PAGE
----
Samsung spotted testing 64-bit Android phone?


Last fall, we saw chipmaker Qualcomm announce its first 64-bit Snapdragon SoC, the Snapdragon 410. Just a few months following Apple’s launch of the iPhone 5S with a 64-bit A7 SoC of its own, Android fans were eager to learn when 64-bit capabilities would come to their platform, and Qualcomm seemed eager to provide the answer. In the time since then, we’ve seen Qualcomm announce additional 64-bit SoCs, but we’re still waiting for that trailblazing 410 to show up in a commercial device – word back then was that the first might arrive in the second half of 2014. As we near that point, we’re starting to see evidence of the 410’s arrival, and a new Samsung benchmark result sure seems to feature the SoC.

Over on GFXBench we see the data for Samsung’s model SM-G510F. With a 4.8-inch quarter HD display, we’re clearly not in flagship territory, an idea reinforced by mention of a quad-core 1.2GHz SoC. But then there’s that GPU: an Adreno 306. While previous Snapdragon 400 chips used the 305, only the 410 runs the 306, so far as we’ve heard.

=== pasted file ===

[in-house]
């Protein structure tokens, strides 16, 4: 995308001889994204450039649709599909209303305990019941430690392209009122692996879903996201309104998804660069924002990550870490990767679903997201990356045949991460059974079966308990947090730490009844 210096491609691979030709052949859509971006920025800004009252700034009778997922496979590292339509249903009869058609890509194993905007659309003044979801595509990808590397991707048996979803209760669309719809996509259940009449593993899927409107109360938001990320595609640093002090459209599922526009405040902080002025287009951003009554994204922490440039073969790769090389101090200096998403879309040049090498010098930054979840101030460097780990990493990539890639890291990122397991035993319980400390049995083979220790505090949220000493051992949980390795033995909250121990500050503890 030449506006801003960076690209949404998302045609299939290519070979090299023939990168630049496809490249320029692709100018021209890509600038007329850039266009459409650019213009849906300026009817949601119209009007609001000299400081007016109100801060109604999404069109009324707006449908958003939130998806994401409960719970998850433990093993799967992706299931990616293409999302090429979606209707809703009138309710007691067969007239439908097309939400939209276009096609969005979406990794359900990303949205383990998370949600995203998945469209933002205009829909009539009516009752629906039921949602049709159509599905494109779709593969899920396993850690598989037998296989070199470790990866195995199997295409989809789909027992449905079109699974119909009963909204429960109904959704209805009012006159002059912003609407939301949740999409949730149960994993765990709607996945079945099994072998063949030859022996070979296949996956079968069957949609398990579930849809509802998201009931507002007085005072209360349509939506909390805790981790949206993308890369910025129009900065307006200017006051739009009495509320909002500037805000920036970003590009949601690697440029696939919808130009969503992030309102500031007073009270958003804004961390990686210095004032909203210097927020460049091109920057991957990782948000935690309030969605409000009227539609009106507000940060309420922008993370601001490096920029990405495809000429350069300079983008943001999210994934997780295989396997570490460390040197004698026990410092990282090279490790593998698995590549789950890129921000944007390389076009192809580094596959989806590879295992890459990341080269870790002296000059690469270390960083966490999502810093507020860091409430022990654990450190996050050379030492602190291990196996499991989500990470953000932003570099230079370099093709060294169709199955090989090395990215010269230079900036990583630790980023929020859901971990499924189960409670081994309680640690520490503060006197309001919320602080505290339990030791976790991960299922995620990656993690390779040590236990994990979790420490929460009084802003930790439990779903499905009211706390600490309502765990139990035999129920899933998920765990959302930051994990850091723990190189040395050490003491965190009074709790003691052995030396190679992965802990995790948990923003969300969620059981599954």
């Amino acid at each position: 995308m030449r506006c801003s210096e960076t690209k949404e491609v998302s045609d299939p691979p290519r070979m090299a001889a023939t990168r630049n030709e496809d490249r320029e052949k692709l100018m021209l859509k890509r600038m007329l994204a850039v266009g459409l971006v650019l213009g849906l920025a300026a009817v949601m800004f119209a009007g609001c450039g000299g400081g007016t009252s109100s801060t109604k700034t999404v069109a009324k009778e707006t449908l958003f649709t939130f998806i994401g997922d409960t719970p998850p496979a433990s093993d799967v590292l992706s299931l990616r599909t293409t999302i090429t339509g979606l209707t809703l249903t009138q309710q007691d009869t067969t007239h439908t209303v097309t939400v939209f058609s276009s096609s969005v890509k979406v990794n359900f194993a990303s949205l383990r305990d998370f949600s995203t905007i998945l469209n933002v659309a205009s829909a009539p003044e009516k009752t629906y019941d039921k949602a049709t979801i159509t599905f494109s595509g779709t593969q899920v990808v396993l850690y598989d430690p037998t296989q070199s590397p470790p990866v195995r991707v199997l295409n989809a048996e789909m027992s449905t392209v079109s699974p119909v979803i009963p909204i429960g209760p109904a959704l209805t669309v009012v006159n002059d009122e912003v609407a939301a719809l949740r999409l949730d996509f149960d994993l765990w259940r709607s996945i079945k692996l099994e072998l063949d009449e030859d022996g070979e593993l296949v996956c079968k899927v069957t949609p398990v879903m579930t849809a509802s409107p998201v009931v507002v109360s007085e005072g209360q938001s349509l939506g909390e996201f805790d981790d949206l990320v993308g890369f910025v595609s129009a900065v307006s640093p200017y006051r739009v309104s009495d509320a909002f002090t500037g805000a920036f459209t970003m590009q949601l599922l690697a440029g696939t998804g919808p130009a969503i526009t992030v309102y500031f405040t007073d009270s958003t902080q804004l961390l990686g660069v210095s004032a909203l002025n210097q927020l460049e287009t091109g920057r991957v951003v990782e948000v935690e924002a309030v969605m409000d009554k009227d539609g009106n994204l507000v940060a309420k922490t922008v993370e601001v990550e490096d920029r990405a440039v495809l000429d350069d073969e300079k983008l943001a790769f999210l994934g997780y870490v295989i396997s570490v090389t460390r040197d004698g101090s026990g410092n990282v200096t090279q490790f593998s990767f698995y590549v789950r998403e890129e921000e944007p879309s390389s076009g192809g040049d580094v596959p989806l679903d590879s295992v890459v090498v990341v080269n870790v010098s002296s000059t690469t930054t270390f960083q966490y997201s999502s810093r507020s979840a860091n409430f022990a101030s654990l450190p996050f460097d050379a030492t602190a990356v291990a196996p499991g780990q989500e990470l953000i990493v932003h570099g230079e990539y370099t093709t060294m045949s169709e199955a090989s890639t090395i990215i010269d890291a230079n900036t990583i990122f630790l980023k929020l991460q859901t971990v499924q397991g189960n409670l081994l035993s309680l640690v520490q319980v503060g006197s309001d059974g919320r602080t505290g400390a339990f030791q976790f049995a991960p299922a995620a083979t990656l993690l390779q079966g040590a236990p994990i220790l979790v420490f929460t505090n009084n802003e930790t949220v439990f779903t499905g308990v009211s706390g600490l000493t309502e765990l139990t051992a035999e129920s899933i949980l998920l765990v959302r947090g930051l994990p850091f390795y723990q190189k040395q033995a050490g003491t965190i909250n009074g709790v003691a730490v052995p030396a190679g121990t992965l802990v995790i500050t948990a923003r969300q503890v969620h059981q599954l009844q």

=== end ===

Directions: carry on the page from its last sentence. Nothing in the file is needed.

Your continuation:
The confusing bit, though, is how GFXBench reports the CPU as an ARMv7 component, while the Cortex-A53 used in the 410 employs ARMv8 architecture. We’re not quite sure what to make of that discrepancy, though this may be a case of the 410 being too new a chip for the service to properly recognize.

One way or another, 64-bit Androids are right around the corner. Will you welcome them with open arms, or is this the latest in a long line of “advancements” for the sake of advancements?

Source: GFXBench
Via: phoneArena

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About The Author
Stephen Schenck
Stephen has been writing about electronics since 2008, which only serves to frustrate him that he waited so long to combine his love of gadgets and his degree in writing. In his spare time, he collects console and arcade game hardware, is a motorcycle enthusiast, and enjoys trapping blue crabs. Stephen's first mobile device was a 624 MHz Dell Axim X30, which he's convinced is still a viable platform. Stephen longs for a market where phones are sold independently of service, and bandwidth is cheap and plentiful; he's not holding his breath. In the meantime, he devours smartphone news and tries to sort out the juicy bits Read more about Stephen Schenck!